The project abstract is as follows: Platform transmitting terminals (PTTs) will be affixed to two rehabilitated owls with unilateral ocular trauma. Their movements and survivorship will be tracked after release. The birds, a barred owl (Strix varia) and a great horned owl (Bubo virginianus), will be made available by the Center for Wildlife, in Cape Neddick, Maine. Both birds will be kept in rehabilitation until change in the visible damage to the eye (as assessed by opthalmascope) has ceased, indicating that remaining damage is permanent. Degree of ocular damage will be assessed by a veterinarian upon initial admission to Center for Wildlife, and again just prior to release. After undergoing rehabilitation, exhibiting adequate flight capability (as determined by staff rehabilitators), and demonstrating the ability to capture live prey in a large flight enclosure, the owls will be released back to the territory in which they were found. They will be tracked as long as possible, and a visual confirmation will be attempted if the birds do not move substantially for a week. If a bird dies, attempts will be made to recover the carcass, at which time radiographs and necropsy will be conducted to determine the cause of death.
We are pleased to report that our great horned owl successfully thrived for a little over 4 months (approximately 132 days), but saddened to report that she has indeed passed away. The purpose of our study was to determine whether an owl with ocular damage could hunt well enough to take care of herself, especially during the winter season where many prey are hibernating, have migrated, or are taking cover under snow. Thanks to this study it is clear that she was able to survive for quite sometime, and based on date of recovery of her body and no satellite movements we can determine that she passed away sometime in the beginning of March. We had continued to work with Biodiversity Research Institute who offers expertise in field studies and research, and after receiving uncharacteristic satellite data determined that either the transmitter was dislodged or that she had passed away. We were able to borrow their VHF receiver and GPS equipment and track down the great horned owl. She was found on the shore in Harpswell, ME; a mainland off the coast of the islands that she had been discovered on, and travelled around for the majority of the time that we were able to track her.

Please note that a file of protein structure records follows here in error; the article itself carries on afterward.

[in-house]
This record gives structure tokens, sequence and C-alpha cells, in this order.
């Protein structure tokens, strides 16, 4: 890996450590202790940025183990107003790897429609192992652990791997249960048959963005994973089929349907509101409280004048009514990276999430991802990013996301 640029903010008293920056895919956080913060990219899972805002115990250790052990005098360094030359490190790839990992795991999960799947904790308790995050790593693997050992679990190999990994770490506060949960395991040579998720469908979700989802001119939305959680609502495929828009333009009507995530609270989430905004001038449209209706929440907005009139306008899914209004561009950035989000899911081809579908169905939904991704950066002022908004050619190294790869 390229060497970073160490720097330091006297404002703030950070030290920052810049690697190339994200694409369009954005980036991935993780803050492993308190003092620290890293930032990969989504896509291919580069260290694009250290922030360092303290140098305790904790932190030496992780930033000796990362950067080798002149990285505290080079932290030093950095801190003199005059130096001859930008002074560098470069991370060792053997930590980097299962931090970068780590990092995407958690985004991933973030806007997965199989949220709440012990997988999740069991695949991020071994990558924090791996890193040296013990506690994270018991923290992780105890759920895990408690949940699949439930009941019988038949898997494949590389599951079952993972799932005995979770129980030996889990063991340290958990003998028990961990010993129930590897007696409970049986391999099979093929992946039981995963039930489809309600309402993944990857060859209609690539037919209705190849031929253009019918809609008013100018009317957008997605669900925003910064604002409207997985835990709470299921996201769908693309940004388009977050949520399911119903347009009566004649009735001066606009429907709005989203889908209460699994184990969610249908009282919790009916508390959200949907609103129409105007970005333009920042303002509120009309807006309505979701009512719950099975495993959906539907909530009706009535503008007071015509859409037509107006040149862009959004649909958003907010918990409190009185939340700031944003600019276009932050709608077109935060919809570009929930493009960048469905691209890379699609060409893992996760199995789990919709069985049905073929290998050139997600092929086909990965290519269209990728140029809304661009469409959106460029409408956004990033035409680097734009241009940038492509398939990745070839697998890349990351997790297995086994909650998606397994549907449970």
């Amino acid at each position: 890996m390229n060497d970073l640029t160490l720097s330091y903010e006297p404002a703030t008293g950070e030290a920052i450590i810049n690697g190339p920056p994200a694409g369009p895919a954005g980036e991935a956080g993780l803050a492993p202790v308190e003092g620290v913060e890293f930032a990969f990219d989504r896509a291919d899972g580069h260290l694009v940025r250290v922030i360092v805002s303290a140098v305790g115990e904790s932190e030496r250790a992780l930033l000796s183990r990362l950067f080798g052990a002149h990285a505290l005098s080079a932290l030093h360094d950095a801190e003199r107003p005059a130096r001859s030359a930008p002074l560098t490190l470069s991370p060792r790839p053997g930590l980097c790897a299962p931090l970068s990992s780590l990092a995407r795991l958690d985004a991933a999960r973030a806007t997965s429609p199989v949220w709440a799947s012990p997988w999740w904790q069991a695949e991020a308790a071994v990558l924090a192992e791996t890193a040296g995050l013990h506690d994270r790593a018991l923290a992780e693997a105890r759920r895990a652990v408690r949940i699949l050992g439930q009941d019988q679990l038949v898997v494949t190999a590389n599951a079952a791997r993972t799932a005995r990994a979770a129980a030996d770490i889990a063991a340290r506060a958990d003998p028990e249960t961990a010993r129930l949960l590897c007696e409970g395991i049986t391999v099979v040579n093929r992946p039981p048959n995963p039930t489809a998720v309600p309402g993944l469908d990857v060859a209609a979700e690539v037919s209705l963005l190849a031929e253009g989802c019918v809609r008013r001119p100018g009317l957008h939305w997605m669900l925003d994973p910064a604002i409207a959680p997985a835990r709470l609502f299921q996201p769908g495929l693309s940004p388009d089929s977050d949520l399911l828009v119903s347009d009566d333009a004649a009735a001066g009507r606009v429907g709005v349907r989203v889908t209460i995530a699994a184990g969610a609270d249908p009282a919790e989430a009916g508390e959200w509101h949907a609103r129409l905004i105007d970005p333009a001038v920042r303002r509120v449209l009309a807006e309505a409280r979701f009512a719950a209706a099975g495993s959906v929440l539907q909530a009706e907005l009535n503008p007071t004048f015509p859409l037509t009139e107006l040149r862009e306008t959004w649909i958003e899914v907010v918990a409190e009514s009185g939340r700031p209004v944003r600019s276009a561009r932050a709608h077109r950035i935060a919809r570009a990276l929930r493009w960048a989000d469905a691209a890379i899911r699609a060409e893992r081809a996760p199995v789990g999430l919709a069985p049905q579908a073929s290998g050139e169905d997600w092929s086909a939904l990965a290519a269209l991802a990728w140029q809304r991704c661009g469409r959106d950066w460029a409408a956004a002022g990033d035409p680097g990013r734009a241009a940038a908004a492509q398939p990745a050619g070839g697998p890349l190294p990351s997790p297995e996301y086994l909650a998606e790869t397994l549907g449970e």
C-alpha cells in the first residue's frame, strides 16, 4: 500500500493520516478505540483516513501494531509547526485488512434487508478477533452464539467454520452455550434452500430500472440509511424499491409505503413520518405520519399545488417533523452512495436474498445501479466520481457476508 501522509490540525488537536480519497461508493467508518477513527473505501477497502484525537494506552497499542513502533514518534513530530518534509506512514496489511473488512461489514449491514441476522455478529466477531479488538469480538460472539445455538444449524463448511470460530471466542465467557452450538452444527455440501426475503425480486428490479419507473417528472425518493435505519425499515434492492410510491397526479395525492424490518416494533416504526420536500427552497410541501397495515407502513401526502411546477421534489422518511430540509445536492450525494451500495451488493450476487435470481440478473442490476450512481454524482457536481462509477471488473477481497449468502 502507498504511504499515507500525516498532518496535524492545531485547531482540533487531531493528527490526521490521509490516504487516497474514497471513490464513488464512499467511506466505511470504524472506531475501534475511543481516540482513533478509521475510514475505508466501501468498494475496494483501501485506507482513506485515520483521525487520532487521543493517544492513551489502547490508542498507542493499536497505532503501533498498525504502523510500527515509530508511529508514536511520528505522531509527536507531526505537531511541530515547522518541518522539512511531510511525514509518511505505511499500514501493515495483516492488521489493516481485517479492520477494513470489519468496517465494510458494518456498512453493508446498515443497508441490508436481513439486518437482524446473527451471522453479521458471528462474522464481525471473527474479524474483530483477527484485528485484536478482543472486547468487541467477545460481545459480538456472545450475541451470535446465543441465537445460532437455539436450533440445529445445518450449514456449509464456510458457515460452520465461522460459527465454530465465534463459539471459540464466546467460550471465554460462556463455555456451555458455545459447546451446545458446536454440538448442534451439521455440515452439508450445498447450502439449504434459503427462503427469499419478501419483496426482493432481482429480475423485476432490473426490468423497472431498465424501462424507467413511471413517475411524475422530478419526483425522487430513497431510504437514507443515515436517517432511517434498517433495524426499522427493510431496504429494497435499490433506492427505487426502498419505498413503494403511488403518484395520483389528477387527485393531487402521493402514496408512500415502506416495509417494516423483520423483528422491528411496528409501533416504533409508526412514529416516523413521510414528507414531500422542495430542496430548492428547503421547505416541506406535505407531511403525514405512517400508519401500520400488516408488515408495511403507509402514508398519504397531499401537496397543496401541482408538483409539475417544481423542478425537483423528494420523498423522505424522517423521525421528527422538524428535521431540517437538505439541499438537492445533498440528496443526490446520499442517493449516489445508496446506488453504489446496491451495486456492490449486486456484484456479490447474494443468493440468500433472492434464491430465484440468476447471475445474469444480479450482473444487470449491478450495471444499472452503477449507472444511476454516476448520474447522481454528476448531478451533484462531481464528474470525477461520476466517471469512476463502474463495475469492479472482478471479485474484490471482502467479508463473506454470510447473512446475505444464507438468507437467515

Center for Wildlife staff immediately brought her remains to the New Hampshire Veterinary Diagnostics Lab, a medical partner located at the University of New Hampshire. Part of your funding made it possible to run a complete necropsy by their qualified staff, and try to determine cause of death. Cause of death could not be determined definitively, however it was noted that she had a fractured radius, and was thin. If she had been hit by a car, or suffered a fractured radius in another way, she would not have been able to hunt well enough to feed herself which could explain why she was thin.
Although of course we would have loved the great horned owl to survive for the rest of her life span, we are very encouraged by these findings. Chris Desorbo, the Wildlife Research Biologist working with us from Biodiversity Research Institute stated "It seems clear that your owl was able to survive despite the ocular injury for some time." Although we may not be able to draw definitive conclusions from one study, the data does show clearly that an owl with ocular damage has a great chance of surviving and caring for themselves for quite some time, and would not necessarily automatically starve to death upon release. This is very hopeful news for great horned owls who may have been euthanized or automatically placed in captivity for life-time care due to permanent eye trauma. There also was not much information about island dwelling owls or their movements in Maine, and this study has offered very valuable data. Center for Wildlife staff, Biodiversity Research Institute's biologists, and the general public were amazed by the great horned owl's travels over the open ocean each night. The data and maps also offer supporting data to the theory that great horned owls are dedicated to a territory and tend to hunt and live in one area.
We are so grateful to the donors toward this research project. There is little to no data or post-release studies on owls with ocular damage, or released patients at all due to no state or federal funding for wildlife medical care. Many centers including Center for Wildlife struggle each year to raise the funding to treat an increasing amount of patients, despite a decreasing amount of donations due to the economy. Because of your support, we have taken the first step to understanding the best prognosis for a great horned owl with ocular damage. We were able to recover the transmitter and it is in tact and can pay a fee to have it restored to it's full capacity and battery life (1.5 years). This means that we will be able to place the transmitter on a new patient, and continue our important research. Funding toward this project will continue to go toward the equipment, data processing, and staff time to study the next post-released owl. Thank you!!